The Germans are well known for their markets around this festive time of the year, with cheerful and colourful ones sprouting up in every city and township – each with its own character. With so many markets around Germany to choose from, we’ve selected five of the best that are easily accessible.
Frankfurt am Main
It is hard to imagine that a cosmopolitan city such as Frankfurt, with its modern financial district and upmarket shopping can still hold on to the traditional values of Christmas. The city’s Christmas market is testament that it most definitely does. It’s elaborate and creative, and showcases the best crafts from in and around Frankfurt.
The market is between Römerberg and Paulsplatz, with some of the best preserved Hessen buildings in Frankfurt. For the best view of the market, climb up to the balcony of St Nicholas Church (Alte Nikolaikirche) for a panoramic view and great photo opportunities. Then, climb back down, join in the festivities with a cup of mulled wine and keep the cup as a souvenir.
Munich hosts several Christmas markets dotted around the different areas of the city. The main Munich Christmas Market is the oldest continuing market held at Marienplatz, reportedly dating back to the 14th century. Here, the market stalls surround a 100-foot Christmas tree in front of the city’s most famous landmark – the neo-gothic Old Town Hall. Around 2500 candles on the tree flicker among the lights creating a special atmosphere.
Take the opportunity to taste some Bavarian cuisine, including the silky and light weisswurst (a white sausage). When browsing the market, visit the town hall’s interior courtyard. You’ll come across the Christmas Post Office from the Christmas village of Christkindl in Austria. Send Christmas mail anywhere in the world from here in early December and have it franked with the word Christkindl (Christ-child) – a word that means something special for Christians around the world.
Germany’s harbour city is famous for its markets, which sell everything from fresh produce to fish, and at Christmas the city has no less than five festive markets to visit. Hamburg’s Rathausmarkt Christmas Market is the most popular and receives around three million visitors a year. It’s held in front of the town hall and its stall order makes it an interesting visit.
Stalls are placed in grids and ‘streets’ depending on speciality. You’ll find sweets and candies in the Naschgasse (nibbles street) and toys in the Spielzeuggasse (toy street).
Throughout the market stalls, there are historic attractions such as the Roncalli Museum to visit, and children will be especially thrilled with a visit from the flying Santa Claus, who visits the market at set times daily.
Cologne is a popular year-round destination for travellers, with its magnificent Cologne Cathedral (Kölner Dom) positioned over the legendary Rhine river and its many fascinating museums such as the ‘Cologne’ museum. The city is famous for the scented water, for its chocolate museum (Imhoff-Schokoladenmuseum) and mustard museum (Historische Senfmuehle). The city’s allure to visitors is easy to see.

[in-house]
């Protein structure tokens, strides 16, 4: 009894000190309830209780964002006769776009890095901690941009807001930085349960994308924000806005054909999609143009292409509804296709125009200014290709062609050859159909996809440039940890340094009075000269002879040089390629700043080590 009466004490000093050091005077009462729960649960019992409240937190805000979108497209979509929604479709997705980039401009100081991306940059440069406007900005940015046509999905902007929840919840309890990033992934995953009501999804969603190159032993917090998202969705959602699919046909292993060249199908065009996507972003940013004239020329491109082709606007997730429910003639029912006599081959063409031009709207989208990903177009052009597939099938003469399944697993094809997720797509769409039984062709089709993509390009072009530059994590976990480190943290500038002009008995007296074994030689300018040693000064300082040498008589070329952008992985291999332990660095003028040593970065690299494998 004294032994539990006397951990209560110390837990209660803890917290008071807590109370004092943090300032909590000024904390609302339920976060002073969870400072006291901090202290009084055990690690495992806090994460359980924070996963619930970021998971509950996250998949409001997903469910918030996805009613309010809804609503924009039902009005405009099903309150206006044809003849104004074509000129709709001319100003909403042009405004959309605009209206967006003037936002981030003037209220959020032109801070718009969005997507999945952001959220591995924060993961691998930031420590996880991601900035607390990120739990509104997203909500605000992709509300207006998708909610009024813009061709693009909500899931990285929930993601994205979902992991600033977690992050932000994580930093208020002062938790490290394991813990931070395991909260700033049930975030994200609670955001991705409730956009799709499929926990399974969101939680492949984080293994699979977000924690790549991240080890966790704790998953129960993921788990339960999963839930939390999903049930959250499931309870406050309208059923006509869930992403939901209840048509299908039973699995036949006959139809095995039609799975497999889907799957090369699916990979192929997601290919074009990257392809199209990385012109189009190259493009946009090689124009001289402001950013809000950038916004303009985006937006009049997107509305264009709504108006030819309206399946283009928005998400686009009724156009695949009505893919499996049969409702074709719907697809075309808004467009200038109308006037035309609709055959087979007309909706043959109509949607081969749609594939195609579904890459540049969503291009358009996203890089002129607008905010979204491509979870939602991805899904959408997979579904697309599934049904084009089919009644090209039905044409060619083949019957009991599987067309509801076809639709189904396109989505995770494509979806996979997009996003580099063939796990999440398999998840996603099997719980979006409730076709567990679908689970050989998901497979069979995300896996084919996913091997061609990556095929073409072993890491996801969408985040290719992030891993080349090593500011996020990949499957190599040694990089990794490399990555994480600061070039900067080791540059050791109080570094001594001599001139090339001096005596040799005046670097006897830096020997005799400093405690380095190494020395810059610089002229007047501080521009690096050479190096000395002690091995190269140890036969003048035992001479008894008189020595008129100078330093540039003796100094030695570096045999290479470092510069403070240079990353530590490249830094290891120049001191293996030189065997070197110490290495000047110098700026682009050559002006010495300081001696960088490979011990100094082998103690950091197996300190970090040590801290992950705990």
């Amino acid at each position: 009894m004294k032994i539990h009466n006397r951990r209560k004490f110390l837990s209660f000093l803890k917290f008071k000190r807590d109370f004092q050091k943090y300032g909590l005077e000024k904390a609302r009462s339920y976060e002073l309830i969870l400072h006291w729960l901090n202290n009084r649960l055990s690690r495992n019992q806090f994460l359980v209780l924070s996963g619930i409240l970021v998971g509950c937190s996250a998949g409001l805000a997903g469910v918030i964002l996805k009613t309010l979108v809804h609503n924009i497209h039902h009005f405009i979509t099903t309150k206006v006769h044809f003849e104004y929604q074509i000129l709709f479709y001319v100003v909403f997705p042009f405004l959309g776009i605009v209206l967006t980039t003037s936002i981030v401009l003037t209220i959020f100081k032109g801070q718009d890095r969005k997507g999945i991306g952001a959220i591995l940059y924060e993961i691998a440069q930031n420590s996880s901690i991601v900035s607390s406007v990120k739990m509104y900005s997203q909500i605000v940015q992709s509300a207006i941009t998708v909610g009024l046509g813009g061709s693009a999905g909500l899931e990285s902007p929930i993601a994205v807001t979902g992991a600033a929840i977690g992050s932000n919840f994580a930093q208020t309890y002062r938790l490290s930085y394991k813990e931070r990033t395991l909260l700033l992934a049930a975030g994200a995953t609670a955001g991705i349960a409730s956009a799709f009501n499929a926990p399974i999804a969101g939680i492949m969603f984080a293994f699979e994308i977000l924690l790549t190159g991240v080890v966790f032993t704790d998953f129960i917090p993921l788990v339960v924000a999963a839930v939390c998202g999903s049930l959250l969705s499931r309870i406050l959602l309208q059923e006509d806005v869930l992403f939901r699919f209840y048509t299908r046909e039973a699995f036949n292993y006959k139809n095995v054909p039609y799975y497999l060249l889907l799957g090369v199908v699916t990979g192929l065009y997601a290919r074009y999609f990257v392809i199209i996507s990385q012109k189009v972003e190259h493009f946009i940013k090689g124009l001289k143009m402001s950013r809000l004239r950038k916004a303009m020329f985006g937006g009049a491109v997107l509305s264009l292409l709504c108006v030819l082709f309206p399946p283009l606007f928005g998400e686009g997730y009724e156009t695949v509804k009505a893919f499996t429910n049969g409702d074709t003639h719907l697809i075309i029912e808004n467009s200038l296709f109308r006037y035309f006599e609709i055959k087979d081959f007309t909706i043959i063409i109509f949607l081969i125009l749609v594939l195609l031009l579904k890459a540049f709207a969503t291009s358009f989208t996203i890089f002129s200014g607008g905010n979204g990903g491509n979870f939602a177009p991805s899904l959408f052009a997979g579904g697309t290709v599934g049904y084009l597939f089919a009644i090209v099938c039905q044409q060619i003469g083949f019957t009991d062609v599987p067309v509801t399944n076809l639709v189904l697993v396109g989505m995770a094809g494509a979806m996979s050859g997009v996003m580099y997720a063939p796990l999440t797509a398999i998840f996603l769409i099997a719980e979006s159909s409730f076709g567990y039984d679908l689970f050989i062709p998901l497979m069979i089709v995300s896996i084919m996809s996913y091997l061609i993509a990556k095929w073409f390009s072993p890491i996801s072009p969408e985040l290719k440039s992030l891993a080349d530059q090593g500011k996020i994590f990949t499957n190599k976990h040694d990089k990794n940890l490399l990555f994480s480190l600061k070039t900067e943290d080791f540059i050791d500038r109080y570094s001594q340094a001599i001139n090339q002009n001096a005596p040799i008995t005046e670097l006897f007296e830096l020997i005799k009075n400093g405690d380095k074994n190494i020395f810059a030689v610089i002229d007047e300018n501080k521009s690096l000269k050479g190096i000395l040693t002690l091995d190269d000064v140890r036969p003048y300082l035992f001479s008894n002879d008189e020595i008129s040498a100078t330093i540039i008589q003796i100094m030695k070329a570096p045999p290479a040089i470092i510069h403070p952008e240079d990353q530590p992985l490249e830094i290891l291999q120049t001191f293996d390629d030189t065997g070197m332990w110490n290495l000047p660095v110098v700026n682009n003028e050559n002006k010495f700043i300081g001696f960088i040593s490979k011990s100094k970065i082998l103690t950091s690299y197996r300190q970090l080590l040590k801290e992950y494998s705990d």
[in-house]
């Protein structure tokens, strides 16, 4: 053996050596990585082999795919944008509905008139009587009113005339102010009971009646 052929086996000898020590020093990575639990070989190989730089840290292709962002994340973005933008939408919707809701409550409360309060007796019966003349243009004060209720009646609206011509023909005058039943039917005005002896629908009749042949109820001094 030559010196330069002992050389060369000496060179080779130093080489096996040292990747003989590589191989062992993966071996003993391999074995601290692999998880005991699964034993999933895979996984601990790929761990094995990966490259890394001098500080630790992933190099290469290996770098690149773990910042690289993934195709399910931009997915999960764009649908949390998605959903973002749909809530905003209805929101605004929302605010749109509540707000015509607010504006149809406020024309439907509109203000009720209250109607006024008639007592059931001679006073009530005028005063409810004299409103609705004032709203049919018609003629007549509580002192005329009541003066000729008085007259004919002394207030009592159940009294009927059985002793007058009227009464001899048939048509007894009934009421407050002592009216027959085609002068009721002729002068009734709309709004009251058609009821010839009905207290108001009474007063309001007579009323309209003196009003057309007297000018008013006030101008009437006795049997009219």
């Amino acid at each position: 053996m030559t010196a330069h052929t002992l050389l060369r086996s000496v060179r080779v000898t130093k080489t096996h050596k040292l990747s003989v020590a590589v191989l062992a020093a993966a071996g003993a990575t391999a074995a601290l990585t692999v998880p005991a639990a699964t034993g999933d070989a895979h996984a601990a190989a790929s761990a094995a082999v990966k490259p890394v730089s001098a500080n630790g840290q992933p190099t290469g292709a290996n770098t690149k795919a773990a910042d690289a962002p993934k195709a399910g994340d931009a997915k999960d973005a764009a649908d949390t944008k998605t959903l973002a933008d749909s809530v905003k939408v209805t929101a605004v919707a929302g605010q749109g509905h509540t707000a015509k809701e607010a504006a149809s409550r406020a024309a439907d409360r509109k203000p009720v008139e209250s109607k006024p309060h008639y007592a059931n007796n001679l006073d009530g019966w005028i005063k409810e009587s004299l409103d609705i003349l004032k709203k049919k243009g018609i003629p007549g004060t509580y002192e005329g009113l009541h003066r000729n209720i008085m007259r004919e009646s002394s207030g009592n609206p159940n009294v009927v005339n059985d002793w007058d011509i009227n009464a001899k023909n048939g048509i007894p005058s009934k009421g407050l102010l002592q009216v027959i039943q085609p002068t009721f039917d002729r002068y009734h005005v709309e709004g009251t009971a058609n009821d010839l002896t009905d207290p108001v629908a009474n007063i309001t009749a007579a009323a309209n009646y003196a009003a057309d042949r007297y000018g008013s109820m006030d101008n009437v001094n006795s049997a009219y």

Visitors flock to Cologne in their millions, especially so at Christmas when the markets open on the last Monday before Advent. Music, arts and crafts, baked goods and mulled wine can be enjoyed, accompanied by the brilliant atmosphere of a Christmas Market.
Like most other cities, Cologne also has a spread of markets across town, with the Cathedral markets the most popular and impressive. There is something really special about a Christmas market next to an impressive cathedral and Cologne also boasts possibly the largest Christmas tree in North Rhine-Westphalia.
Across town the Angel’s Christmas Market is Cologne’s oldest market. It’s held on the Neumarkt square, in the city’s shopping district. The blend of the modern boutiques and traditional market chalets is an experience in itself. The highlight of the Angel’s Christmas Market is the ‘angels’ who crisscross between the stalls sprinkling glitter and cheer.
Other markets in the city include Cologne Harbour Christmas Market, the Old Market Christmas and Christmas Market in the Stadtgarten. These are all accessible by the Christmas Market Express train.
The romantic city of Nüremberg is famous for its gingerbread and claims to have Germany’s best Christmas market. The Christkindlesmarkt, held in the Hauptmarkt (main market square), is an extremely traditional affair. Surrounded by medieval buildings, carol singers parade the streets in beautiful costumes and horse-drawn carriages roam up and down the cobbled streets in graceful strides.
The atmosphere is scented with the cinnamon and aniseed of the mulled wine, with a hint of grilled sausages to tease the appetite. In the evening, local children participate in the annual lantern procession with their homemade lanterns and you can follow them all the way to the foot of the castle.
Visiting the Nuremberg market is like being transported back in time.
The Christkindlesmarkt is also known for its efforts in sustainability. The market is powered by regenerative energy, and since 2008, the city of Nuremberg has made it its mission to ensure market activities are environmentally responsible and that many of the products are locally sourced.
More pictures from German Christmas markets
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